Like many other people my age, I remember exactly where I was when I heard that the Space Shuttle Challenger had exploded shortly after liftoff — on a school bus outside my high school in Berkley, Mich. I also remember exactly where I was when I heard that a plane had crashed into the World Trade Center on 9/11 — in the lobby of the JCC in the Squirrel Hill neighborhood of Pittsburgh.
And now, as we approach the one-year anniversary of the mass shooting at the Tree of Life–Or L’Simcha Congregation that left 11 souls dead, I know that I will always remember where I was when I heard about it. I was standing in my synagogue’s social hall during kiddush following Shabbat morning services in Summit. A member of my community who correctly suspected that I had not yet heard or read any news that morning pulled me aside to tell me what had happened at my former congregation.
Although I typically avoid electronics and social media on Shabbat, I immediately went to my office and turned on a computer to find out as much as I could. I reached out to friends and acquaintances in Pittsburgh. I sent out a message announcing a special service later that day for anyone who wanted to be together as a community while we tried to process what had happened.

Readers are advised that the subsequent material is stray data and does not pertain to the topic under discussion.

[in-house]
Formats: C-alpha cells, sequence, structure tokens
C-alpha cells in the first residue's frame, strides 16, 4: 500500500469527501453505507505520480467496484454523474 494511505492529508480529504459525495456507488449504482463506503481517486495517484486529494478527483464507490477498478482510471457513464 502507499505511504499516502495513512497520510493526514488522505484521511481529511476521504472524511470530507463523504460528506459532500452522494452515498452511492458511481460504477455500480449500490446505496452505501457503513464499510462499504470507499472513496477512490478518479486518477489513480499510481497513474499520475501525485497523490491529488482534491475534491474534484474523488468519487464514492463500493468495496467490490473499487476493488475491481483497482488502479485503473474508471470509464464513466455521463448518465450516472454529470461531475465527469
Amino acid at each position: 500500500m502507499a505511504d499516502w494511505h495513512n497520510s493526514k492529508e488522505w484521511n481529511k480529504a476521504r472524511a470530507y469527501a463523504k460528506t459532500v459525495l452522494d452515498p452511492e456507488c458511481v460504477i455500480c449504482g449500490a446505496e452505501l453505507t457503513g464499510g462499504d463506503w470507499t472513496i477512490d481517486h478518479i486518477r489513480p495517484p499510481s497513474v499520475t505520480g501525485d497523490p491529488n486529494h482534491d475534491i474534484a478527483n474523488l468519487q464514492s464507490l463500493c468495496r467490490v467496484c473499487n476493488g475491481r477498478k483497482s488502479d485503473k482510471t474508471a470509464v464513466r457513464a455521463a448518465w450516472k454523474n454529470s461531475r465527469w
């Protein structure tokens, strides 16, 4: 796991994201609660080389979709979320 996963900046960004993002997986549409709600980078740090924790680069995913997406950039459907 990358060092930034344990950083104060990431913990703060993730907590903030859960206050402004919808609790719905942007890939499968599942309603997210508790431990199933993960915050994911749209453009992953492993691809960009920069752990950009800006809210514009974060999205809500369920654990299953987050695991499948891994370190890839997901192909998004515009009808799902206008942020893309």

As I think about it nearly one year later, I feel that it was more than just timing or coincidence that placed me in the synagogue when I heard that terrible news. On the one hand, that day has changed everything about synagogue life. On the other, it has reinforced for me what I always believed a synagogue should be. It’s hard to measure exactly how the Pittsburgh shooting has impacted synagogue life across the country, but there’s no doubt that it has.
So, what has changed? In a word: security. Prior to the Pittsburgh shooting, I felt strongly that the doors of the synagogue should always be swinging open to let everyone know they are welcome. Since that day, I have come to realize that in order for people to feel welcome, they first have to feel safe. We’ve had to work very hard to make sure that members of our community feel safe in our building. Our congregation’s Security Committee, which used to be an afterthought, has now become a central part of everything we do.
Unlike my pre-Pittsburgh self, I find myself double-checking the locks on the doors rather than holding them open. I must admit to feeling nervous just writing about security in the most general of terms because it might give away some vulnerability. Despite all of our efforts, I am aware of several families who have decided not to send their children to our education programs because it was too stressful to drop their children off at a synagogue. Pittsburgh changed synagogue security and I don’t see it ever returning to how it was.
And what has stayed the same? We must continue to reach out to other faiths. More than ever I am more convinced that the answer to anti-Semitism — which festers on both ends of the political spectrum — is strengthening our relationships with other religious communities. And this became apparent to me almost immediately after the shooting.